The 'Elephant on Madison Avenue': Then what happened?

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As natural-born storytellers, we need to make a commitment to hold guilty parties accountable, writes the dean of Omnicom University and head of OmniWomen.

I read with outrage the selection of stories of harassment and discrimination that came out of the 3% Movement's "Elephant on Madison Avenue: survey."

And I kept thinking to myself, what happened next?

Personally speaking, 30 years ago when I started in this business and faced many trying and embarrassing moments, I felt as though there was no one to turn to or action worth taking that would defend me or rectify the situation.

But could that still be the case today in 2016?

So my question is, what happened next?

To the person that was fired from "One prominent agency for not complying to the advances of the CD and account services director," my question is "What happened next?" Lawsuits? Settlements? That can't be the end of the story, not in 2016.

To the person who "got their ass smacked by my ECD and no one said a word," my question is, what happened next? Did you not say a word? That can't be the end of the story, not in 2016.

To the person who knows for a fact that "I am making $15K less than my male counterpart and I'm doing 90% of the work," what happened next? Did you go to the chief talent officer, human resources, chief legal officer or to your boss? That can't be the end of the story, not in 2016.

And where are the men when this is happening? As Troy Ruhanen, Global CEO, TBWA stated on an Omniwomen panel session featuring each of our five network CEOs, "this is not a women's issue, this is everyone's issue."

Why are you not speaking up and coming to the defense of women who are unequivocally the subject of harassment?

As natural born storytellers, we need to make a commitment to finish the story, and hold those guilty parties accountable in the process. While many of us know that these incidents are by no means limited to our industry, we still struggle to flip the script on the "Mad Men" mentality.

As Wendy Clark, DDB North America's CEO, calls it "discussing the undiscussable." Tough issues shouldn't be tackled in the bathroom or hallway after meetings but right at the table and at the moment.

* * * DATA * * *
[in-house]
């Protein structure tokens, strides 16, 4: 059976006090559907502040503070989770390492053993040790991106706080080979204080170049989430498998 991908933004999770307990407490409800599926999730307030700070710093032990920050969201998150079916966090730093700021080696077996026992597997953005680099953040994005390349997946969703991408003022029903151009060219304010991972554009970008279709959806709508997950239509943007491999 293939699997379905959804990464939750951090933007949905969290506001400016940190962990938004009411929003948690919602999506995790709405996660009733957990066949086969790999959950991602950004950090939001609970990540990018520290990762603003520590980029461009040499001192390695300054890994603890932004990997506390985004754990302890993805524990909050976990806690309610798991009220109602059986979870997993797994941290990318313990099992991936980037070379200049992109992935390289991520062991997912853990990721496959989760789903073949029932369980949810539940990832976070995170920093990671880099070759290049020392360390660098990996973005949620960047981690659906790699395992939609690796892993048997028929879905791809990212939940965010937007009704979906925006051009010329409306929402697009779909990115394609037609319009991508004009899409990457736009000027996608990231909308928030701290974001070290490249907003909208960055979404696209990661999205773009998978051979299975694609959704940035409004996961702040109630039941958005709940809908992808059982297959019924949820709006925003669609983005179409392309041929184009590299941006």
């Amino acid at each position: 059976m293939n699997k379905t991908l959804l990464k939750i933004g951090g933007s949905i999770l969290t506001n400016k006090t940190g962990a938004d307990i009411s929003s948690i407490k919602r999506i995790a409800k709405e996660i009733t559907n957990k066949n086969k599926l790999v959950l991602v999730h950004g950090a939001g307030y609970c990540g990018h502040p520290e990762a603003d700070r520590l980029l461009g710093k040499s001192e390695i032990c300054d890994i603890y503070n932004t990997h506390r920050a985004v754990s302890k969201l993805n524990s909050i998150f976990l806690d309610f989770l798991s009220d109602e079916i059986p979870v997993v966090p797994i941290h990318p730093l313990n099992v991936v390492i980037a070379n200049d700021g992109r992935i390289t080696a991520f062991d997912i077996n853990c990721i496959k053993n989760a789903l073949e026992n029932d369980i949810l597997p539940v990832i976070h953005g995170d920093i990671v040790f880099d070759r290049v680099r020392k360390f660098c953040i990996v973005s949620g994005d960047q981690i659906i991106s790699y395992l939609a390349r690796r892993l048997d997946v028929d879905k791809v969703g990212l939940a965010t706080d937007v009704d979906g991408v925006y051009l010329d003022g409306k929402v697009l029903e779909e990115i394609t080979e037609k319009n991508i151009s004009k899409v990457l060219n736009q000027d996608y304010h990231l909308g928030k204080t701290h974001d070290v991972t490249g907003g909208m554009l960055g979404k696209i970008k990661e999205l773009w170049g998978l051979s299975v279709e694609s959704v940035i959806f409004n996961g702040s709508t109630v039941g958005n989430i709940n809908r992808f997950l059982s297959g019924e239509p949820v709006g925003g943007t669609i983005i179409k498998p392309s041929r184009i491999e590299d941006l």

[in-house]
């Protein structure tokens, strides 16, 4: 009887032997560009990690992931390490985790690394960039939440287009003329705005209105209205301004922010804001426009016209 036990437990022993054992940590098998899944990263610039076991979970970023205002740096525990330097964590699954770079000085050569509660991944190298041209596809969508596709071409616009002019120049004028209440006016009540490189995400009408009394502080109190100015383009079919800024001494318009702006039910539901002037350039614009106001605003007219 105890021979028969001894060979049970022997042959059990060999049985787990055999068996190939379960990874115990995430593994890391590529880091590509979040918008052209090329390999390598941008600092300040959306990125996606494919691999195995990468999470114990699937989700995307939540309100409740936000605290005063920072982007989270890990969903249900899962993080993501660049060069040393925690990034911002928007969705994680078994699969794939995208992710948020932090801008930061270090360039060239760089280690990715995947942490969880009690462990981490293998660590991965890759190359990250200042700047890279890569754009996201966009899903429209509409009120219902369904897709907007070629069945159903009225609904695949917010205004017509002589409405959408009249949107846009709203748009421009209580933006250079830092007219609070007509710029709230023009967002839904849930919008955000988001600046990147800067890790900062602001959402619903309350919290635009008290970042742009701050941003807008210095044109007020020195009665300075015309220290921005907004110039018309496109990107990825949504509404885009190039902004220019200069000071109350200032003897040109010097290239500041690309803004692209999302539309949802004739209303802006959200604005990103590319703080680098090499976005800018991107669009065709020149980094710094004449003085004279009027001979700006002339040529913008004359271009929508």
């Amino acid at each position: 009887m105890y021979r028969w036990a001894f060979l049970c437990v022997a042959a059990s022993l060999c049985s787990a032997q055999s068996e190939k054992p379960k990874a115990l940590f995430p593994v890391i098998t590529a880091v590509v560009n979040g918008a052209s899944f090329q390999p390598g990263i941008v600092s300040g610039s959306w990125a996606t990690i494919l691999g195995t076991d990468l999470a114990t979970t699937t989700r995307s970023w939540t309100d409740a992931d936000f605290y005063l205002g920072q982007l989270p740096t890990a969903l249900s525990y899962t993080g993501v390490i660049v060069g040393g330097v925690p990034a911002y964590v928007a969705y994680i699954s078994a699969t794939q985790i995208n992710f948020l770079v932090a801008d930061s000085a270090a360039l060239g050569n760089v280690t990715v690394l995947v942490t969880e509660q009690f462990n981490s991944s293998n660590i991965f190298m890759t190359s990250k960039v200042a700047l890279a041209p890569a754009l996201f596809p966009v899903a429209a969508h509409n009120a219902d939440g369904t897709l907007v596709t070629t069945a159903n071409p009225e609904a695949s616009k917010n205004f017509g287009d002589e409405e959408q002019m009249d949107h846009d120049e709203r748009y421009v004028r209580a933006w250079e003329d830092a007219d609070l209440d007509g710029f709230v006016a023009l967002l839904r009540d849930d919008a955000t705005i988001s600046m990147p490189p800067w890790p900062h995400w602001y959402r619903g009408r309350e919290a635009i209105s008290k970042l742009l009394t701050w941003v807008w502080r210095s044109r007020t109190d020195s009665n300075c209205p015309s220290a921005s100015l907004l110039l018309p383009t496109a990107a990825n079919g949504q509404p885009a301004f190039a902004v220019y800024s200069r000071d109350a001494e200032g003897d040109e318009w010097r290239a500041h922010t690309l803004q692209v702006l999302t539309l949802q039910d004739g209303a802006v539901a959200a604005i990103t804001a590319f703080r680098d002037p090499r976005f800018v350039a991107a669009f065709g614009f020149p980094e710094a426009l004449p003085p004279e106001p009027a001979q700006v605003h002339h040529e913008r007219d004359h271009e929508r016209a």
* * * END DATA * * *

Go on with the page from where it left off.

It goes without saying that sexual harassment and discrimination makes for a hostile, toxic work environment for everyone. It is time that the Band of Brothers start banding together on behalf of women so that we become the Band of Brothers and Sisters. You need to find the courage to be the guy that steps up and says, "I'll get the coffee" or "Dude, don't slap people's asses."

We need to become more comfortable with the uncomfortable by speaking up and supporting one another. If 2016 taught us anything, it's that having hard conversations is the investment that we make in our relationships.

There is nothing good about letting a bully get away with bullying. By being silent, you're as good as being the bully himself.

With that said, I continue to remain optimistic. I am heartened by the fact that nine Omnicom agency executives—seven male; two female—will be speakers at the 3% Conference this year. These individuals come from all walks of life, from different countries and from different areas of focus, united by their willingness to speak up and make their voices heard.

My point is that we are not victims unless we choose to be victims. I understand the seriousness of discrimination, but I also know the power of saying enough. It took a lot of courage 30 years ago to say enough, and I find it shameful that it still takes courage today to do the same.

Janet Riccio is EVP, Dean of Omnicom University and Founder of Omniwomen

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